Oil prices drifted higher on Thursday in subdued holiday trade as worries over crude producer Iran were offset by concerns over the impact of the eurozone debt crisis on global energy demand.
New York's main contract light sweet crude for February delivery, known as West Texas Intermediate (WTI), added 29 cents to $99.65 a barrel.
Brent North Sea crude for February rose ten cents to $107.66 in quiet early afternoon London trade.
Crude futures sank in volatile year-end deals on Wednesday, as traders took profits and eyed the strong dollar, new concerns over the eurozone debt crisis and fresh equity falls on Wall Street.
"It seems that the oil market is on a holiday mood, as crude oil prices are trading within the recent narrow range following thin trading volumes," said Sucden analyst Myrto Sokou.
"WTI crude oil consolidates around $100 per barrel, while Brent oil remains fairly flat at $107 area.
She added: "The main focus for today will switch to the release of the weekly oil inventories figures that could provide a better insight about the levels of the US oil supplies."
The US government's Department of Energy will later publish its weekly snapshot of crude inventories for the week ending December 23.
"Overall, we expect to see an crude inventory draw (fall) of up to 2.0 million barrels on the back of falling imports, with refineries also drawing on their existing stockpiles," said VTB Capital analyst Andrey Kryuchenkov.
"A crude draw here would help to support WTI prices in thin holiday trading, with little else on the agenda today."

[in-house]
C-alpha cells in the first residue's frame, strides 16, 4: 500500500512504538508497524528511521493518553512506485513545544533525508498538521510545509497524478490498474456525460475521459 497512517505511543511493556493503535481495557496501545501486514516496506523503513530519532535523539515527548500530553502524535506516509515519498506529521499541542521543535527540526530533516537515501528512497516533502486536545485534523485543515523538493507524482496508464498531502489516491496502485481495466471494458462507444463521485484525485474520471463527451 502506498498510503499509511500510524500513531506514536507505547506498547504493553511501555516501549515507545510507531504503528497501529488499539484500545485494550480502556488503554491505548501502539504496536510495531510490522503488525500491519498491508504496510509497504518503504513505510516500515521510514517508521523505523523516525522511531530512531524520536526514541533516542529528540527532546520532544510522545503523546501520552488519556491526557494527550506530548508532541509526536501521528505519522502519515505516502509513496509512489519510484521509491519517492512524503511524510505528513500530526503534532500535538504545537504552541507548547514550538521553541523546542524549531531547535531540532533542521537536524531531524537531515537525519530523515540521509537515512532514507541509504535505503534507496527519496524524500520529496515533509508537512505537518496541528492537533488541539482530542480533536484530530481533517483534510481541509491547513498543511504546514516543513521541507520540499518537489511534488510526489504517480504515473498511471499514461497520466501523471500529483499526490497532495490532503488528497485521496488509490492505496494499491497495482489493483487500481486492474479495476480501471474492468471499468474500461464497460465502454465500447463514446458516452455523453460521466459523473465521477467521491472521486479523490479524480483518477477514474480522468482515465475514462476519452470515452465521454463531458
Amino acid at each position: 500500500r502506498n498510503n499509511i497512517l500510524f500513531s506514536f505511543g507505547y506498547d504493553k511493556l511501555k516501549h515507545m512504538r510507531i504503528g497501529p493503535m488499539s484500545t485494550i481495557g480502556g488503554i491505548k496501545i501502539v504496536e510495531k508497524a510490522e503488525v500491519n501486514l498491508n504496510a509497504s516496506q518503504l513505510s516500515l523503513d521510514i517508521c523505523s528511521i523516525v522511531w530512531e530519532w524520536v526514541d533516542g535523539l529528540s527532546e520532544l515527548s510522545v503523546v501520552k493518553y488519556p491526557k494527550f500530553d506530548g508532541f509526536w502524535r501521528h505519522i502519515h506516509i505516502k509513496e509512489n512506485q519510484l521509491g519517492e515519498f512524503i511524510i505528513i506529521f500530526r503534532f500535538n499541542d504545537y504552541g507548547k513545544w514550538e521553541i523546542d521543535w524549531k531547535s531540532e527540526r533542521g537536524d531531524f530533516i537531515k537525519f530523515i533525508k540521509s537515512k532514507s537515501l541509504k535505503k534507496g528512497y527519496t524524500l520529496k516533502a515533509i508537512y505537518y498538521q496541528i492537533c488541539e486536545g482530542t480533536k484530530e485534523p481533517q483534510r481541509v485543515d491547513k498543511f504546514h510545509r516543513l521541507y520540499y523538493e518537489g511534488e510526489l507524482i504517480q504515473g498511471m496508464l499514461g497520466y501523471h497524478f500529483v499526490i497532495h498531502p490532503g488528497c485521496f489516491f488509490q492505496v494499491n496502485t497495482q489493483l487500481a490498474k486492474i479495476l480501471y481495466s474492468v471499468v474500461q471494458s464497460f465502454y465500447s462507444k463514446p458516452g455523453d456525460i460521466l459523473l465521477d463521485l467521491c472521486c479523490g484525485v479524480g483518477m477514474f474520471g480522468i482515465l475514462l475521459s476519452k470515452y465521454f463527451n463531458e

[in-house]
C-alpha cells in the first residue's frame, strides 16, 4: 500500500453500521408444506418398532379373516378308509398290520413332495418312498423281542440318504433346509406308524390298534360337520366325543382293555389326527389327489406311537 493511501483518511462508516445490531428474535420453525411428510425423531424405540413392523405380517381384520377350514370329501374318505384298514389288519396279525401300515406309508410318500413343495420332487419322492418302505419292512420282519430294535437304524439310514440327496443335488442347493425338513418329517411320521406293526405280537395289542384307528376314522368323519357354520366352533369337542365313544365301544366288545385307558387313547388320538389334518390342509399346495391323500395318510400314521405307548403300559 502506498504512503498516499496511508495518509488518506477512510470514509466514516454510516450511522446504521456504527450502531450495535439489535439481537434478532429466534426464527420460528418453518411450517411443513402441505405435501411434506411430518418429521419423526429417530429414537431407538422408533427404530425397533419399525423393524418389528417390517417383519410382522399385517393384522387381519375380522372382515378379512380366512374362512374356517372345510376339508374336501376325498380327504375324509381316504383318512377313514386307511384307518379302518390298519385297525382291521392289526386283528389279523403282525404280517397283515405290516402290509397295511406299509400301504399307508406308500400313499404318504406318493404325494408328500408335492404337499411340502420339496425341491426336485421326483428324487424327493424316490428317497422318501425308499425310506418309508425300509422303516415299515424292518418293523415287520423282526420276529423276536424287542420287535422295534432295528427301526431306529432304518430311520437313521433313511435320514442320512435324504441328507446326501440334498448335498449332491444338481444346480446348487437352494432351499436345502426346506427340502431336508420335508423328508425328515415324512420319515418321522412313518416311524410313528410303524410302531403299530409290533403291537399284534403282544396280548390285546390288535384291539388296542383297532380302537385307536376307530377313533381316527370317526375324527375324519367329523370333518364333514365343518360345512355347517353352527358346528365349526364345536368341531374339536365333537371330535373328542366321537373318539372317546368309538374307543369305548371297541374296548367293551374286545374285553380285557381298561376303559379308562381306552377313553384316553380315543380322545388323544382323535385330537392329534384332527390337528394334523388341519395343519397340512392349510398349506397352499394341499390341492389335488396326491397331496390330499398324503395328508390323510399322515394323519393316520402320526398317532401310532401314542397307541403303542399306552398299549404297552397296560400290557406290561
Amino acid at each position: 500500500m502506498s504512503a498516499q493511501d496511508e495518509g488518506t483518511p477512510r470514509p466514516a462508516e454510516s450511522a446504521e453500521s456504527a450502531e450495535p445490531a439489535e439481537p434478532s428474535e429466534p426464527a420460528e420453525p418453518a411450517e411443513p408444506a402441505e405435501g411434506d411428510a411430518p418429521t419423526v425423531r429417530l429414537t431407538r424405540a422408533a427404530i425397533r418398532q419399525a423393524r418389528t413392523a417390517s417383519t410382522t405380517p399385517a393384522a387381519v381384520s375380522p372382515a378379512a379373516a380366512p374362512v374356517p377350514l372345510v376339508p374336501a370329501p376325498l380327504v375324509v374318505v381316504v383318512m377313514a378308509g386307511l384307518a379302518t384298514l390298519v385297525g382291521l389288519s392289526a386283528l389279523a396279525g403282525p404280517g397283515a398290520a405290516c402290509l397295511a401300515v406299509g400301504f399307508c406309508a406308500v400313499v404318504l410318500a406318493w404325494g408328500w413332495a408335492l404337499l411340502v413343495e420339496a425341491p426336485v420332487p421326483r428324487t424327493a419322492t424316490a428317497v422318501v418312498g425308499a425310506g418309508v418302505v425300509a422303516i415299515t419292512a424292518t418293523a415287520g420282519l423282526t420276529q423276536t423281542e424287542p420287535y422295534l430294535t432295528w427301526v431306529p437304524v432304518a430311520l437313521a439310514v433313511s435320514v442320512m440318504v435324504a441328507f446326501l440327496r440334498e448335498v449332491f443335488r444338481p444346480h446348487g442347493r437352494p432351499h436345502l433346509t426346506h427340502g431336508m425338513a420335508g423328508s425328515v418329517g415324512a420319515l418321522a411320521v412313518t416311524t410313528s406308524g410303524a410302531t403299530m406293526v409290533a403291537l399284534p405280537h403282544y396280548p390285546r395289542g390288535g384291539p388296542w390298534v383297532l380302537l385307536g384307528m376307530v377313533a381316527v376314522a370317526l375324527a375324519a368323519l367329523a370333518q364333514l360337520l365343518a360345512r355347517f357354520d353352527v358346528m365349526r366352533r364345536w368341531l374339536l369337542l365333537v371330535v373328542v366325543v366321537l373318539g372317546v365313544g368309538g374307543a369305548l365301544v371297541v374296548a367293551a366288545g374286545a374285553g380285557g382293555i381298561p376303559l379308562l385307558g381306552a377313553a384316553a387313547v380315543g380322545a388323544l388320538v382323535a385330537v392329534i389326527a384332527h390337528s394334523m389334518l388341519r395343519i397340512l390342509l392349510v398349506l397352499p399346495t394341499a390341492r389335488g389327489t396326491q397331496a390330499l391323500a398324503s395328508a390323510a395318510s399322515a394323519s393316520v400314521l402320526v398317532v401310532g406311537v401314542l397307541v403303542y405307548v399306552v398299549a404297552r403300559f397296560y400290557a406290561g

The US is the world's largest oil consumer and a gain in its inventories would imply a slowdown in its energy consumption, which would drive oil prices down.
Prices were tempered by Wednesday's weekly report from the American Petroleum Institute (API), which showed a spike in US stockpiles instead of an expected drawdown, analysts said.
API statistics showed a 9.6 million barrel gain in US stockpiles last week while analysts had predicted a 1.9-2.3 million barrel fall.
The row between Iran and the US continued Thursday as Washington warned Tehran not to close the Strait of Hormuz -- the world's most important oil transit channel -- after Tehran's Iran's navy chief said it would be "really easy" to do so.
The strait is a strategic choke point linking the Gulf's petroleum-exporting states to the Indian Ocean.
Meanwhile on Thursday, traders kept a keen eye on the strong greenback, which makes dollar-priced crude more expensive for buyers using weaker currencies, like the euro, and this tends to dampen oil demand and prices.
The European single currency slumped on Thursday to the lowest dollar level in more than one year, as Italy's latest bond auction reignited fears over the eurozone crisis in thin holiday-week trade.
Just after midday, the euro tumbled to $1.2858 -- the lowest level since September 14, 2010. The unit also sank against the safe-haven Japanese yen, striking 100.06 yen -- last seen in June 2001.